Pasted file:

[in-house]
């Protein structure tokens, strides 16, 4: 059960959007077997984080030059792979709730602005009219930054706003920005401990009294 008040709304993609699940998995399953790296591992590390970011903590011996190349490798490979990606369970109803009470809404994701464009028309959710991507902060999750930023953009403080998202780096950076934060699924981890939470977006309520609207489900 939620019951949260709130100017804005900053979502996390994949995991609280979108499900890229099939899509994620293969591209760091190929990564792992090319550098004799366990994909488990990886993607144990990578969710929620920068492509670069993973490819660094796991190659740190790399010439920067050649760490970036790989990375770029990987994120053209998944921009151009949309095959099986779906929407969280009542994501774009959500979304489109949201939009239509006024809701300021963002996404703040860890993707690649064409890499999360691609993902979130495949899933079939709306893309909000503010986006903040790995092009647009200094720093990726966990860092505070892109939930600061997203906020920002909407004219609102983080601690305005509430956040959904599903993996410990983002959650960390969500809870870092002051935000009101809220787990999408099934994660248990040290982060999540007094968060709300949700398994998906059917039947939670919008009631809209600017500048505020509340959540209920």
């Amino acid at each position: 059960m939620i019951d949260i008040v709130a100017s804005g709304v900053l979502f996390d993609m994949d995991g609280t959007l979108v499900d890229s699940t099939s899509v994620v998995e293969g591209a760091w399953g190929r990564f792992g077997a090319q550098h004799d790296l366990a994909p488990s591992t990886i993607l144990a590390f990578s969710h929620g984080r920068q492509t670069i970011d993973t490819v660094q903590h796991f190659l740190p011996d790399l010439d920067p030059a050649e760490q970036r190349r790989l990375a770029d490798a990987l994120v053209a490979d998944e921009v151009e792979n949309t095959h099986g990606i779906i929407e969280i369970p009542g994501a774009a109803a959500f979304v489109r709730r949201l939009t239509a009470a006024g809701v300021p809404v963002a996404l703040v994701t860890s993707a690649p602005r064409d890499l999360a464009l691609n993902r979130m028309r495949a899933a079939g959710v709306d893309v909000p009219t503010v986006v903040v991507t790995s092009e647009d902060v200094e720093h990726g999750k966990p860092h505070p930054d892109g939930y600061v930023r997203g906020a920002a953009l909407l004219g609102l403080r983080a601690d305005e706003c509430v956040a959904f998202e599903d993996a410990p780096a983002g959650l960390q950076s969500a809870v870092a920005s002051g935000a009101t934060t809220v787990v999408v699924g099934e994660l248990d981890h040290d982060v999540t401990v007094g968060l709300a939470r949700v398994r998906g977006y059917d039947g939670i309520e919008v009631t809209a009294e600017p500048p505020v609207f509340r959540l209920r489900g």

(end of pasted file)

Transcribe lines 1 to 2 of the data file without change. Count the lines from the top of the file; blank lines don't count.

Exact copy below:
[in-house]
């Protein structure tokens, strides 16, 4: 059960959007077997984080030059792979709730602005009219930054706003920005401990009294 008040709304993609699940998995399953790296591992590390970011903590011996190349490798490979990606369970109803009470809404994701464009028309959710991507902060999750930023953009403080998202780096950076934060699924981890939470977006309520609207489900 939620019951949260709130100017804005900053979502996390994949995991609280979108499900890229099939899509994620293969591209760091190929990564792992090319550098004799366990994909488990990886993607144990990578969710929620920068492509670069993973490819660094796991190659740190790399010439920067050649760490970036790989990375770029990987994120053209998944921009151009949309095959099986779906929407969280009542994501774009959500979304489109949201939009239509006024809701300021963002996404703040860890993707690649064409890499999360691609993902979130495949899933079939709306893309909000503010986006903040790995092009647009200094720093990726966990860092505070892109939930600061997203906020920002909407004219609102983080601690305005509430956040959904599903993996410990983002959650960390969500809870870092002051935000009101809220787990999408099934994660248990040290982060999540007094968060709300949700398994998906059917039947939670919008009631809209600017500048505020509340959540209920």